Baroness Symons of Vernham Dean: My Lords, I thank the noble Lord for his support, and I am glad that he had the opportunity to have that discussion with Dr Allawi. Of course security lies at the heart of the issue. If security is not improved to the point at which people feel that they can participate in civil society—at which they feel that they can reconstruct their country—the difficulties for Iraq remain enormous. As I indicated, I hope that the security situation is improving. I do not want to make dramatic claims because, as night follows day, there would surely be some reason to regret that in the next few days.

Although security is vital, when I have talked to Iraqi interlocutors, I have also found them asking over and again why we cannot get out more positive messages about Iraq. Why it is that the messages about the reopening of schools and hospitals—the fact that electricity and water supplies are working in many parts of the country with literally hundreds of thousands of new jobs for Iraqi workers being created as a result of reconstruction—are not reported? My right honourable friend the Prime Minister said only this weekend that here is an economy that has recently imported 1 million cars. An economy that has imported 1 million cars cannot be struggling so badly. Indeed, those are positive messages.

The noble Lord, Lord Howell, asked me to be more robust with the doomsayers—but I shall not be alone in my robustness in dealing with doomsayers. I hope that many of your Lordships, including those on the Opposition Benches, will also be robust on these points. The Iraqis themselves feel that they are not getting a fair crack in the media. That is what it comes down to: they feel that they are not being recognised for the substantial steps that they have themselves made to reconstruct the country both politically and commercially. I hope that that will also change and that a more positive attitude will be adopted.

I saw some coverage about the bounty offered for individuals; I think that it was bounty offered by individual militias for servicemen and servicewomen, whom I understand commanded a higher price. None the less, that is a reasonably contained activity that we need to ensure that we deal with very robustly. As for the question of NATO, in the short term, there is not a prospect of NATO taking over a role in Iraq. What we can do to help improve security in Iraq is to go on with what we are doing in Iraq—namely, training their
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police and their armed forces and ensuring that, as far as we can, we involve Iraq's neighbours in that process; indeed, many of them are already becoming involved.


Lord Grocott: My Lords, as we are about to start the Second Reading of the Housing Bill, perhaps I may say a few words about timing. As your Lordships know, the normal rising time on a Monday is about 10 o'clock; I fear that we are unlikely to hit that this evening. But we would not do too badly if Back-Bench contributions were restricted to eight minutes and the Front Benchers were to use their customary brevity and incisiveness.

We should then manage to complete our proceedings within three hours, which is not too badly past the target rising time, considering that we have had a Statement and that we took rather longer than anticipated to deal with the immigration Bill. I repeat: eight minutes, my Lords.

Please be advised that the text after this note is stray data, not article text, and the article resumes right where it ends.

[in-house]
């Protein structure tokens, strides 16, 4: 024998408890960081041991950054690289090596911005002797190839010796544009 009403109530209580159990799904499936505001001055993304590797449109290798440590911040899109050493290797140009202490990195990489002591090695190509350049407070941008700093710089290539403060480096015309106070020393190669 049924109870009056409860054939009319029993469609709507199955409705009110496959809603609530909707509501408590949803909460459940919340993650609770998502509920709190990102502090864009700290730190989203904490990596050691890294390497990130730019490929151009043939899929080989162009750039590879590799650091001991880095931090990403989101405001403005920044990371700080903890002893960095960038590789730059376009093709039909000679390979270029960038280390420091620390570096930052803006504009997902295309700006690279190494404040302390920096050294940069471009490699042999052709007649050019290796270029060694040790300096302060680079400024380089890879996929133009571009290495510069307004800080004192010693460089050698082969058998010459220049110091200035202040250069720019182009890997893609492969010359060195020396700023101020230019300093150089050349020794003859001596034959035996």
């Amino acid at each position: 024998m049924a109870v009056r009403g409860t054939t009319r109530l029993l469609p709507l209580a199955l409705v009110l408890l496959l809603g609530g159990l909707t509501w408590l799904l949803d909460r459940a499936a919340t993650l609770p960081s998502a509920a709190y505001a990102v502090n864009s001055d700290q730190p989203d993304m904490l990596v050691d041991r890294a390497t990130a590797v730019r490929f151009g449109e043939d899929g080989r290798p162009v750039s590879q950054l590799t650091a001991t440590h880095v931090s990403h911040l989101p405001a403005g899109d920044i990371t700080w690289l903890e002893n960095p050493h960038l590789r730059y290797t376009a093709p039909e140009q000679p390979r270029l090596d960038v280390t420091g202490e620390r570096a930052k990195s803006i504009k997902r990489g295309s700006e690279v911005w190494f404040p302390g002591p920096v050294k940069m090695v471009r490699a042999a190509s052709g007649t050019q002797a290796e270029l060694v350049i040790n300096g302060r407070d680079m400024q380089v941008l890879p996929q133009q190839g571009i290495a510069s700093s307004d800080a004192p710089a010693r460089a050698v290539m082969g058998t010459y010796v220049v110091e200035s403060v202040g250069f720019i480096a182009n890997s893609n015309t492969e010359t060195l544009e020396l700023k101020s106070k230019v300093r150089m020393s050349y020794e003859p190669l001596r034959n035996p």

Housing Bill

The Minister of State, Office of the Deputy Prime Minister (Lord Rooker): My Lords, I beg to move that this Bill be now read a second time. I assure my noble friend and the House that I will turn over a new leaf for brevity. It is Second Reading. It is the second most interesting Bill that I have introduced to the House in the three years I have been here—the first being the Anti-terrorism, Crime and Security Bill 2001. It is full of good things, all of which we can discuss in detail in Committee.

The Bill before us is improved. It is a large Bill: it comprises seven parts and 230 clauses. By consent and a Statement in the other place, which has been widely acknowledged, it has had good scrutiny—not every paragraph and every clause, but, nevertheless, good scrutiny. More clauses are to be added to the Bill for reasons that I shall explain. We think that the Bill will create a better and fairer housing market and protect the most vulnerable people in housing. It contributes to the Deputy Prime Minister's sustainable communities plan— launched in February 2003—which is a long-term programme of action backed by £22 billion of investment.

I shall briefly go through most parts of the Bill, but it will be a snapshot of each part and I shall not go into great detail, save for one area of the Bill.

We consider the private rented sector to be a key part of the sustainable communities plan. We want a vigorous and responsive private rented sector. The vast majority of private landlords are decent, responsible and professional. We will introduce licensing only where the risks are the greatest. The Bill will provide local authorities with new powers to license private landlords in areas of low housing demand and in areas suffering from anti-social behaviour, but they will not be able to
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go out on a spree, licensing willy-nilly for ideological or other reasons. They must be specific. That is made clear in the Bill.

As for houses in multiple occupation, the Bill will introduce mandatory licensing for larger—that is, the highest risk—houses in such occupation. They often exhibit some of the worst housing conditions in the country. Where management problems are widespread, local authorities can extend licensing to other, smaller houses in multiple occupation. There is a definition in the Bill; but, in certain circumstances, it is not practical enough to cover all of those at risk. As I say, where the management problems are widespread, there is a constraint and it is simply not possible to continue extending licensing for other reasons.